Call for papers for the below panel at the Interpretive Policy Analysis (IPA) Conference (5-7 July, 2017, Leicester (UK))
Worlds between words. The politics of intra-European movement discourses
Panel by: Mark van Ostaijen
The freedom of movement in Europe is heavily contested. In France, the ‘Polish plumber’ played a significant role in the rejection of the EU constitution in 2005, the Dutch vice-prime minister called upon a ‘Code Orange’ for a better awareness on the ‘shadow sides’ of free movement in 2013 while obviously, it was one of the main arguments for British voters to favour a 'Brexit'. But how does migration mean (Yanow, 1996)?
From a discursive perspective, concepts like ‘migration’ and ‘mobility’ are not self-evident, descriptive or apolitical phenomena but are politicized in various ways on different governmental levels. While European member-states mainly refer to ‘migrants’ and their ‘integration’, European institutions mainly refer to the importance of ‘European mobility’ for ‘mobile workers’ and the ‘Single market’. As such, migration and mobility are by no means neutral, descriptive or obvious phenomena. Instead, ‘migration’ and ‘mobility’ can be seen as non-self-evident, politicized and contested concepts, which is also more and more acknowledged in the literature. Such insights demands more political sensitivity in the scholarly usage of ‘migration’ and ‘mobility’ grammar.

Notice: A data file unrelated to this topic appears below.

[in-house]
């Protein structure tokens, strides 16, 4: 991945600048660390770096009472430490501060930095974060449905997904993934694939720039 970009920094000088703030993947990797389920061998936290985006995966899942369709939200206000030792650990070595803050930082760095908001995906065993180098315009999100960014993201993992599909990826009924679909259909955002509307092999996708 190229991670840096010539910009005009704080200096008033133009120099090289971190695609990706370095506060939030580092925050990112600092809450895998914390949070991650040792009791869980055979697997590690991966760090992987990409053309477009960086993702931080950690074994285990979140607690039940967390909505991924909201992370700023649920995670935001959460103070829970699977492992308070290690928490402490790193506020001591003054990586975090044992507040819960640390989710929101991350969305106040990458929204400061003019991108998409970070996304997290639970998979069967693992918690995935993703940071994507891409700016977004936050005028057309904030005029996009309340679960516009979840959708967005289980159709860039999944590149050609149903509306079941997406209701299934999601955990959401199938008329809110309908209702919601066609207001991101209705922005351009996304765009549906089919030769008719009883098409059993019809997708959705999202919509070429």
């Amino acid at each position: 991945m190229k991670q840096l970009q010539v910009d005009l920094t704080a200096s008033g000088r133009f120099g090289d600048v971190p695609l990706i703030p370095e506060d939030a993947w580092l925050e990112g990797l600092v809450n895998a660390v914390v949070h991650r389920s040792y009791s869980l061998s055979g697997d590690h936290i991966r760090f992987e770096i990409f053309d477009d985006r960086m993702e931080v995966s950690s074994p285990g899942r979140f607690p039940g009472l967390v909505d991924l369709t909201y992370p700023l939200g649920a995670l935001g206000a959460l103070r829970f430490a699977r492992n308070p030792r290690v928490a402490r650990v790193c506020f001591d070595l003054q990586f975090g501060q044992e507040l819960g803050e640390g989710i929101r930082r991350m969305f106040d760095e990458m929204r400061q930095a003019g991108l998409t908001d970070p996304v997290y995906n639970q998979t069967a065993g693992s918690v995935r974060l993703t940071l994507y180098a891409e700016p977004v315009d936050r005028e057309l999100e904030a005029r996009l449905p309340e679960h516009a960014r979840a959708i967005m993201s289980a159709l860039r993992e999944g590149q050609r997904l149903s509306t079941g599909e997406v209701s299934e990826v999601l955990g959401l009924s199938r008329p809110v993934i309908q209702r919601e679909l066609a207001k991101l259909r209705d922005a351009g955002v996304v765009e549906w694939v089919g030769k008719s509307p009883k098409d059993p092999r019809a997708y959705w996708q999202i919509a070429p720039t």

But acknowledging this ‘politics of migration’ should not only account for transformations of the ones who move, but also account for transformations of the ones who re-articulate that movement. By acknowledging ‘migration’ as political mediated concept, it is not the migration phenomenon itself that holds importance, but the way in which (research) actors make sense and discursively construct a phenomenon as migration and ‘make up people’ by concepts such as migrants, migration and mobility (Hacking 2002; Latour, 2000). By such acknowledgment, scholars should no longer only point at politics as external to research (by particular states, nations or transnational organisations) but also at politics as within research (Jasanoff, 2000; Salter, 1988). For instance, some showed the limited-reflexivity of migration researchers on state-related influences causing state-specific discourses within migration research (Lavenex, 2006; de Haas, 2014; Wimmer & Glick-Schiller, 2003; Bommes & Maas, 2006).
The aim of the proposed panel is to gather papers which interpretively investigate, critically problematize or empirically substantiate migration and mobility. By this aim, this panel welcomes theoretical and empirical approaches which articulate discursive constructions of migration and mobility and offer new conceptual approaches. Such perspectives may contribute to a better understanding of migration, mobility and ‘free movement’ as politically mediated concepts.
De Montfort University Leicester (UK)